22-year-old Aura returns home to her artist mother's TriBeCa loft with the following: a useless film theory degree, 357 hits on her Youtube page, a boyfriend who's left her to find himself at Burning Man, a dying hamster, and her tail between her legs. Luckily, her trainwreck childhood best friend never left home, the restaurant down the block is hiring, and ill-advised romantic possibilities lurk around every corner. Aura quickly throws away her liberal-arts clogs and careens into her old/new life: a dead-end hostess job, parties on chilly East Village fire escapes, stealing twenties out of her mother's Prada purse, pathetic Brooklyn "art shows," prison-style tattoos done out of sheer boredom, drinking all the wine in her mother's neatly organized cabinets, competing with her prodigious teenage sister, and desperate sex in a giant metal pipe. Surrounded on all sides by what she could become, Aura just wants someone to tell her who she is.
Lena Dunham writes, directs and stars as Aura, the girl who really wants you to know that she is having a very, very hard time. Lena's mother, photographer Laurie Simmons, plays the fictional mother of Aura, and Dunham's precocious sister Grace Dunham plays Nadine, Aura's precocious sister. Alex Karpovsky and David Call are two very different but equally humiliating romantic interests; Jemima Kirke and Merritt Wever are Aura's diametrically opposed friends. This is Dunham's second feature film; the first, Creative Nonfiction, premiered at SXSW in March 2009.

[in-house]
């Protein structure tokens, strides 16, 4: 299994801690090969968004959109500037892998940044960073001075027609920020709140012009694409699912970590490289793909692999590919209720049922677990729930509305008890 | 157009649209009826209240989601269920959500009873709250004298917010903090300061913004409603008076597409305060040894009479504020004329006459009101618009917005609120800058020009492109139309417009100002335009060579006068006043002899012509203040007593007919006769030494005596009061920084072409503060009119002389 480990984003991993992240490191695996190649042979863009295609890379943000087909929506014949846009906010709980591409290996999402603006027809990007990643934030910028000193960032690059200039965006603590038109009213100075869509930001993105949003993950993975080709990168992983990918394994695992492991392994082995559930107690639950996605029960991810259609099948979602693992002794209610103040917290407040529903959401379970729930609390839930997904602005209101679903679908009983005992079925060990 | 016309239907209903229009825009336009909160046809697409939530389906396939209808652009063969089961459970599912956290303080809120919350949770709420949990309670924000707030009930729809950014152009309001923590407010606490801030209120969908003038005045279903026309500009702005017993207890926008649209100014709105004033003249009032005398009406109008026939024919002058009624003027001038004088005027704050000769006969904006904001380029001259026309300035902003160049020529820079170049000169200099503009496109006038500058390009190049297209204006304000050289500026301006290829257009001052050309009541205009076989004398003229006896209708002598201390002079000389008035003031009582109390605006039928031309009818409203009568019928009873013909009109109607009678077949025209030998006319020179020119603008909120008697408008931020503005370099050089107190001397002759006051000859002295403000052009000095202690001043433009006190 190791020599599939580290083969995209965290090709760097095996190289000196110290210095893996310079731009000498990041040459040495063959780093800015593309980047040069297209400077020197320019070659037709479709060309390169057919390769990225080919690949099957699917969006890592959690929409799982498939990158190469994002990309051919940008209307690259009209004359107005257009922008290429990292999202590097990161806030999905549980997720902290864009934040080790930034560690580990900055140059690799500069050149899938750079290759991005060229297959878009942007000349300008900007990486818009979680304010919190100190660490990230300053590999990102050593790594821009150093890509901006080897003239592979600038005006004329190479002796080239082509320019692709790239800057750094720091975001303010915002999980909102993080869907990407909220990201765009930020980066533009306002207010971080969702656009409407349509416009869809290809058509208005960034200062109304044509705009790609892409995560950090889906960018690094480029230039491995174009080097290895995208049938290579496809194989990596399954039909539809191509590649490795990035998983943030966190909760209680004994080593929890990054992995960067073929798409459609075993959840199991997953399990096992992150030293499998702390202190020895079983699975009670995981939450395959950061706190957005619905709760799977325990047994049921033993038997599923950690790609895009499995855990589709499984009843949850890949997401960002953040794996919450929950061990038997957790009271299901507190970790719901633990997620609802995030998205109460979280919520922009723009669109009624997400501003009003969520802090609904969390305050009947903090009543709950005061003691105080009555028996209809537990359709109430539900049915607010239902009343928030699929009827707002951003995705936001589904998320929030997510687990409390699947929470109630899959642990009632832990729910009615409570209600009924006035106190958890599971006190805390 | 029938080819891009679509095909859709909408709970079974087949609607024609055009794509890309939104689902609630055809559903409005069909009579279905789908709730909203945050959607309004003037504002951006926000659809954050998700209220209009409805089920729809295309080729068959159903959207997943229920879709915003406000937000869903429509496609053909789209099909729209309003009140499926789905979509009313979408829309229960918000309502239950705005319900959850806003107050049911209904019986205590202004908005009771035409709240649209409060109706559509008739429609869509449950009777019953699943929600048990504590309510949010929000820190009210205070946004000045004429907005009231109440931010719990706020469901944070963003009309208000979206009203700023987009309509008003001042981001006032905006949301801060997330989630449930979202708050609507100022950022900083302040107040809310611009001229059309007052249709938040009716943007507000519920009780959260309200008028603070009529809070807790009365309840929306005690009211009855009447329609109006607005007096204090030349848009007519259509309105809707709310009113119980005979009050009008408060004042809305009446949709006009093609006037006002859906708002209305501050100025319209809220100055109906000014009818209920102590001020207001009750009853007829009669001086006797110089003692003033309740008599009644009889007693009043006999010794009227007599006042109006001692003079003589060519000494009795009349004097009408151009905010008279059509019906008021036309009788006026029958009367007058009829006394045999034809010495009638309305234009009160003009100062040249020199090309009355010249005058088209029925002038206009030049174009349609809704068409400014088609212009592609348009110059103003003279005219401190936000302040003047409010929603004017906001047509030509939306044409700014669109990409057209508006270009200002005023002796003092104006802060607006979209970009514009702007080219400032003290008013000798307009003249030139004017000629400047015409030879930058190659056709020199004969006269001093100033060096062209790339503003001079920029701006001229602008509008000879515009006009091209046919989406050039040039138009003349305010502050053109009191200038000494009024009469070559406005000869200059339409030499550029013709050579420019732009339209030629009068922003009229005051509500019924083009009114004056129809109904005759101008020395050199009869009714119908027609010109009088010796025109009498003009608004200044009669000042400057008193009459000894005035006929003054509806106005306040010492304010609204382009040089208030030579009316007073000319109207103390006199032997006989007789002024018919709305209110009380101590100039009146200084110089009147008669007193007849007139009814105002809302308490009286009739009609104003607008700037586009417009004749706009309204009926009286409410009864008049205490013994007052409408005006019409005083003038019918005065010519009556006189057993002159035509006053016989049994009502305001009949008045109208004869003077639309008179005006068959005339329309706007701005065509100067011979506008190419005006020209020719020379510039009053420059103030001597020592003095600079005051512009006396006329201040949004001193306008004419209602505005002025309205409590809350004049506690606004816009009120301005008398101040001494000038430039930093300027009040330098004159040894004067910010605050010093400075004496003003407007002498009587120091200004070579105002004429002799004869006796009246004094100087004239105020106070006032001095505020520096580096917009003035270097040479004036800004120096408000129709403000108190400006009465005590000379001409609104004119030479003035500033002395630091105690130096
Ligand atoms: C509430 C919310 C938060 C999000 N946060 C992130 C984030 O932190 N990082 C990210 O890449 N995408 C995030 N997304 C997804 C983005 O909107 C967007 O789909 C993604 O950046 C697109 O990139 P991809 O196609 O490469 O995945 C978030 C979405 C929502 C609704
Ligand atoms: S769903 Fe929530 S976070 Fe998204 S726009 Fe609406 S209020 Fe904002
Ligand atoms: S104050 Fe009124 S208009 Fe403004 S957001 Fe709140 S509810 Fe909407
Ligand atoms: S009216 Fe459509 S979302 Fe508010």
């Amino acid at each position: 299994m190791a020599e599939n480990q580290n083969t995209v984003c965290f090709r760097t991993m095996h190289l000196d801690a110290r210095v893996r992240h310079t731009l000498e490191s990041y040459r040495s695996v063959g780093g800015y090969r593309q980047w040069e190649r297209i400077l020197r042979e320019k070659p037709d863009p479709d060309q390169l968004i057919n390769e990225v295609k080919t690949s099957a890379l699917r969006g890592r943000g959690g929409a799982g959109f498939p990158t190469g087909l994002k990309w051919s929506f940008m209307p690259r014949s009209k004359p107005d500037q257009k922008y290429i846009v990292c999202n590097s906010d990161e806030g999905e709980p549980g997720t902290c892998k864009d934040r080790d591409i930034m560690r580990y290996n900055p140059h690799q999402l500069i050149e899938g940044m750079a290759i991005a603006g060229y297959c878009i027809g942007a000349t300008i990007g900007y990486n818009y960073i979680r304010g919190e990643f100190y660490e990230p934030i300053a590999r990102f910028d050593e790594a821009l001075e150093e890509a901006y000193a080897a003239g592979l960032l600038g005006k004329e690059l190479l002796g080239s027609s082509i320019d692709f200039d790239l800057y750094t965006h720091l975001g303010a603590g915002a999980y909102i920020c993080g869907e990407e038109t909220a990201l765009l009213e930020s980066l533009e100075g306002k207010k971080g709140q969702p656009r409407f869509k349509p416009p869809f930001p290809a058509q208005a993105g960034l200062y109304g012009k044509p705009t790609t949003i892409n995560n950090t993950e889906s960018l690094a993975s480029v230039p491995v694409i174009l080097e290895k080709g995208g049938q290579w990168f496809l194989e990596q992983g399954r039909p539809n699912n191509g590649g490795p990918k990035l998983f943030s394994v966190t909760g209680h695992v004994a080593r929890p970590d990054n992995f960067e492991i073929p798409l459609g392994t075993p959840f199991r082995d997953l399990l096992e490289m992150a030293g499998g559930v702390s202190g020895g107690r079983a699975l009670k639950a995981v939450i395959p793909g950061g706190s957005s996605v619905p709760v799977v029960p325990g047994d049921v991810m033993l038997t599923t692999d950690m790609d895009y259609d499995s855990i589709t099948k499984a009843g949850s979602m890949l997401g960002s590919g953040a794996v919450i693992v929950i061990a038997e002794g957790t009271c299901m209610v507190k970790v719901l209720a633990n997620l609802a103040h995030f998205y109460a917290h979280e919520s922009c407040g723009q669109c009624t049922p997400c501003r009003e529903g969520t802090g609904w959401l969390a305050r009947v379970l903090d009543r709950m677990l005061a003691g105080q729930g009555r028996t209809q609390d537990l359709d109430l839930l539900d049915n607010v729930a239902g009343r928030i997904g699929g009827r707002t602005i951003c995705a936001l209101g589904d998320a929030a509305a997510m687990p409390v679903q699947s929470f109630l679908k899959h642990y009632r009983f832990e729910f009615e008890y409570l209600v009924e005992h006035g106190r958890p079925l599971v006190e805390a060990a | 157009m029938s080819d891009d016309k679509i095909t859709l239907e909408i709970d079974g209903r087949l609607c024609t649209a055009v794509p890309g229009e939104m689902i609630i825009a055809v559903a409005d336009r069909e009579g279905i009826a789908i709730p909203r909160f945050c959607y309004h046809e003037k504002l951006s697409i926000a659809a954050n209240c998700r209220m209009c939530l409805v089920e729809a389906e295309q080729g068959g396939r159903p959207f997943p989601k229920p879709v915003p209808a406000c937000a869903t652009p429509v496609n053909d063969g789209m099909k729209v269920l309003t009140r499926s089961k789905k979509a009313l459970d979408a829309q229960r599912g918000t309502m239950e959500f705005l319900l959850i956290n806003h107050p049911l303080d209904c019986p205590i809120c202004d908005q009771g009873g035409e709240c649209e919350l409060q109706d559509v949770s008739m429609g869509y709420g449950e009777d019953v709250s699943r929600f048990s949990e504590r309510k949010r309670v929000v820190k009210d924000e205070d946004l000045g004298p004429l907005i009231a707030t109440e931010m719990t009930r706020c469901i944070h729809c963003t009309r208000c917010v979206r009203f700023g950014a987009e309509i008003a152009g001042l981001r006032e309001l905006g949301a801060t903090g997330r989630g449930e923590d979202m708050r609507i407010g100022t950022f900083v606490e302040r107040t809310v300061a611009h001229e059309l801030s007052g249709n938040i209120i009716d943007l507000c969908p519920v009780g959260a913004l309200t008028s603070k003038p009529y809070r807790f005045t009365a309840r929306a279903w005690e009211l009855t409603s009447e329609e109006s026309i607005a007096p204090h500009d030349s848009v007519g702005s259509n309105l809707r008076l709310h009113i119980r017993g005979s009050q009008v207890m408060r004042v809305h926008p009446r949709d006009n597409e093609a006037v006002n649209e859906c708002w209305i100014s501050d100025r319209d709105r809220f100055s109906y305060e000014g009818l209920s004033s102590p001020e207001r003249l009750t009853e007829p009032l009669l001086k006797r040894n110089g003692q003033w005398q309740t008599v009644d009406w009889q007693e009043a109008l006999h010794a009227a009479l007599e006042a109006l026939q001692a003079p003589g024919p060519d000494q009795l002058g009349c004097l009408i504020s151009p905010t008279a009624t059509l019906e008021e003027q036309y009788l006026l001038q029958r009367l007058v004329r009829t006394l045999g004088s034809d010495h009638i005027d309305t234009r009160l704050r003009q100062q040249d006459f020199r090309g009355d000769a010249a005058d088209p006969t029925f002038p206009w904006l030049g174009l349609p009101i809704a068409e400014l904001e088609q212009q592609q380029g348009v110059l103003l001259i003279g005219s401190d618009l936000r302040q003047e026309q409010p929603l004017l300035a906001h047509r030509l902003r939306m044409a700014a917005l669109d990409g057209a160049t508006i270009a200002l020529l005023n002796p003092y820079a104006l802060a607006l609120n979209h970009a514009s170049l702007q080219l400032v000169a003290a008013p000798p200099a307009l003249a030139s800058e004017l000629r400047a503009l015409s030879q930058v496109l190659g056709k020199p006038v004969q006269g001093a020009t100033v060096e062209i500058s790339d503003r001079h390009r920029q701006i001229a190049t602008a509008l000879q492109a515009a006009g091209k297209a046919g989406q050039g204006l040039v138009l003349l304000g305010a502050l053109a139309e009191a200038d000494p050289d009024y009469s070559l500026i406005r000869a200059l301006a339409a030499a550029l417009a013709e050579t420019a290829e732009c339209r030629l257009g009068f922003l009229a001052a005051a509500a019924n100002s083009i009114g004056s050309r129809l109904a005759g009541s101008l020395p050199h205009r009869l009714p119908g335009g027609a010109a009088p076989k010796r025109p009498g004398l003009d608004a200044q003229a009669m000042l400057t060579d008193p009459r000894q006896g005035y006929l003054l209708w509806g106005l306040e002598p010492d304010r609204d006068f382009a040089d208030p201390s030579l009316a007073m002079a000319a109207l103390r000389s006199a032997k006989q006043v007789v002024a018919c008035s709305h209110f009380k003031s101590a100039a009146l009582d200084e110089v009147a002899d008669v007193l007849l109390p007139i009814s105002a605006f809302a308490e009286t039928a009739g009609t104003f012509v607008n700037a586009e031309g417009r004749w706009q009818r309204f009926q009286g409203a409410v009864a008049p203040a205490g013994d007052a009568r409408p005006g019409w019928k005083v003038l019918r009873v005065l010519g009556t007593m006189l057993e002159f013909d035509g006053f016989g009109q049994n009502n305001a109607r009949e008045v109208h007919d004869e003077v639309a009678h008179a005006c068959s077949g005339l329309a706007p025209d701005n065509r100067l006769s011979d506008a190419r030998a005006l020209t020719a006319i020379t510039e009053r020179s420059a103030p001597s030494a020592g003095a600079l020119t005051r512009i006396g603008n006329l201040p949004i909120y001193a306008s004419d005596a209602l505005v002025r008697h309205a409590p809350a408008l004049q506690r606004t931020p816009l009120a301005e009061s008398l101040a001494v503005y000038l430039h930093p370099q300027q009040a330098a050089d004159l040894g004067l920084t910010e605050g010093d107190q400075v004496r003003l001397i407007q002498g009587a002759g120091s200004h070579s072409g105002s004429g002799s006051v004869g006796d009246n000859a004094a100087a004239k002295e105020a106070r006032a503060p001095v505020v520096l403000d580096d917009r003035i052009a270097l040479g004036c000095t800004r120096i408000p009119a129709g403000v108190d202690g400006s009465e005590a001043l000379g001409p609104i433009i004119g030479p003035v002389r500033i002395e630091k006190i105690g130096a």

Writer / Director / "Aura"
Lena graduated from Oberlin College in 2008, where she studied Creative Writing. Her first short film, Dealing, premiered at the 2007 Slamdance Film Festival. Her first feature, Creative Nonfiction, premiered at SXSW 2009. She has made two webseries, Tight Shots and Delusional Downtown Divas. In 2009, she was commissioned to make ten more episodes of DDD to project at the Guggenheim's first annual Art Awards, an event which the Divas hosted in character (and Lena co-wrote the teleplay.) In 2009, she was named one of Filmmaker Magazine's "25 New Faces of Independent Film". She writes about film and interesting characters for various publications, including Interview Magazine, Onion A/V Club, HammertoNail.com. She loves to tweet.